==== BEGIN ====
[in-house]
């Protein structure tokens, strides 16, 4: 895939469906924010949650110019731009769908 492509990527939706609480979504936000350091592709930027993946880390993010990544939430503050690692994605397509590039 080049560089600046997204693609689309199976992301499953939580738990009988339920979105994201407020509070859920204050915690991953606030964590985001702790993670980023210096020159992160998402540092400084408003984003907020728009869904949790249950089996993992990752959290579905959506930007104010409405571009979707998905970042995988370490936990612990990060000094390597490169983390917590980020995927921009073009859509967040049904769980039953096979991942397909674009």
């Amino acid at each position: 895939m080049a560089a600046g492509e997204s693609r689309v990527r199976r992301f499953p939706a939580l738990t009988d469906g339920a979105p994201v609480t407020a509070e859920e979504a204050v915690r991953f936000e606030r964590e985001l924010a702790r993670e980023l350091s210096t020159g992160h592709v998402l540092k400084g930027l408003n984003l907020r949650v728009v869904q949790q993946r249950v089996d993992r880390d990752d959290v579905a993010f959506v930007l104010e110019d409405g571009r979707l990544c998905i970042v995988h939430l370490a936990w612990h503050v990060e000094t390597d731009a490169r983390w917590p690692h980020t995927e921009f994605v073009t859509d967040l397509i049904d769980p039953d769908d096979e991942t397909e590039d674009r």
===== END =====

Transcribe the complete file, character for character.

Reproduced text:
[in-house]
């Protein structure tokens, strides 16, 4: 895939469906924010949650110019731009769908 492509990527939706609480979504936000350091592709930027993946880390993010990544939430503050690692994605397509590039 080049560089600046997204693609689309199976992301499953939580738990009988339920979105994201407020509070859920204050915690991953606030964590985001702790993670980023210096020159992160998402540092400084408003984003907020728009869904949790249950089996993992990752959290579905959506930007104010409405571009979707998905970042995988370490936990612990990060000094390597490169983390917590980020995927921009073009859509967040049904769980039953096979991942397909674009």
């Amino acid at each position: 895939m080049a560089a600046g492509e997204s693609r689309v990527r199976r992301f499953p939706a939580l738990t009988d469906g339920a979105p994201v609480t407020a509070e859920e979504a204050v915690r991953f936000e606030r964590e985001l924010a702790r993670e980023l350091s210096t020159g992160h592709v998402l540092k400084g930027l408003n984003l907020r949650v728009v869904q949790q993946r249950v089996d993992r880390d990752d959290v579905a993010f959506v930007l104010e110019d409405g571009r979707l990544c998905i970042v995988h939430l370490a936990w612990h503050v990060e000094t390597d731009a490169r983390w917590p690692h980020t995927e921009f994605v073009t859509d967040l397509i049904d769980p039953d769908d096979e991942t397909e590039d674009r």